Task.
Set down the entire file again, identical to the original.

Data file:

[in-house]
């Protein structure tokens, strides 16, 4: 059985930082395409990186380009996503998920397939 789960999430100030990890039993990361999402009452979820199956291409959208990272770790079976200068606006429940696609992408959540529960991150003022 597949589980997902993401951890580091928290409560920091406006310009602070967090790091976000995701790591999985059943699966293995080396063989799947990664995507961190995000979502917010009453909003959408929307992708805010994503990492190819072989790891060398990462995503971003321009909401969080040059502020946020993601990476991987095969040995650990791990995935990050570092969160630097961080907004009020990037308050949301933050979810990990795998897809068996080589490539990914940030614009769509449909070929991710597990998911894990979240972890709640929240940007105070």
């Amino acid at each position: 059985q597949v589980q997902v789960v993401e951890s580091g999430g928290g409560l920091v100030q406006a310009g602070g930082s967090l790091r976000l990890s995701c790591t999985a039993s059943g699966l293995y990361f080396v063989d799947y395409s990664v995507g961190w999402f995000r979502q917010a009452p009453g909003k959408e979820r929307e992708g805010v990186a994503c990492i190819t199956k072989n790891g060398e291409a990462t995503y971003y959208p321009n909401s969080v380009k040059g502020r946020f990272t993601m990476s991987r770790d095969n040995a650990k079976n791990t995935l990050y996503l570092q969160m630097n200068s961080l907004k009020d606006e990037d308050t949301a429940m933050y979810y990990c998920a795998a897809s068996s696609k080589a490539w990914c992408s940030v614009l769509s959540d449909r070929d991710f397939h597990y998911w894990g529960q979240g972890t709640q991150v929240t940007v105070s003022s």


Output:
[in-house]
């Protein structure tokens, strides 16, 4: 059985930082395409990186380009996503998920397939 789960999430100030990890039993990361999402009452979820199956291409959208990272770790079976200068606006429940696609992408959540529960991150003022 597949589980997902993401951890580091928290409560920091406006310009602070967090790091976000995701790591999985059943699966293995080396063989799947990664995507961190995000979502917010009453909003959408929307992708805010994503990492190819072989790891060398990462995503971003321009909401969080040059502020946020993601990476991987095969040995650990791990995935990050570092969160630097961080907004009020990037308050949301933050979810990990795998897809068996080589490539990914940030614009769509449909070929991710597990998911894990979240972890709640929240940007105070």
């Amino acid at each position: 059985q597949v589980q997902v789960v993401e951890s580091g999430g928290g409560l920091v100030q406006a310009g602070g930082s967090l790091r976000l990890s995701c790591t999985a039993s059943g699966l293995y990361f080396v063989d799947y395409s990664v995507g961190w999402f995000r979502q917010a009452p009453g909003k959408e979820r929307e992708g805010v990186a994503c990492i190819t199956k072989n790891g060398e291409a990462t995503y971003y959208p321009n909401s969080v380009k040059g502020r946020f990272t993601m990476s991987r770790d095969n040995a650990k079976n791990t995935l990050y996503l570092q969160m630097n200068s961080l907004k009020d606006e990037d308050t949301a429940m933050y979810y990990c998920a795998a897809s068996s696609k080589a490539w990914c992408s940030v614009l769509s959540d449909r070929d991710f397939h597990y998911w894990g529960q979240g972890t709640q991150v929240t940007v105070s003022s």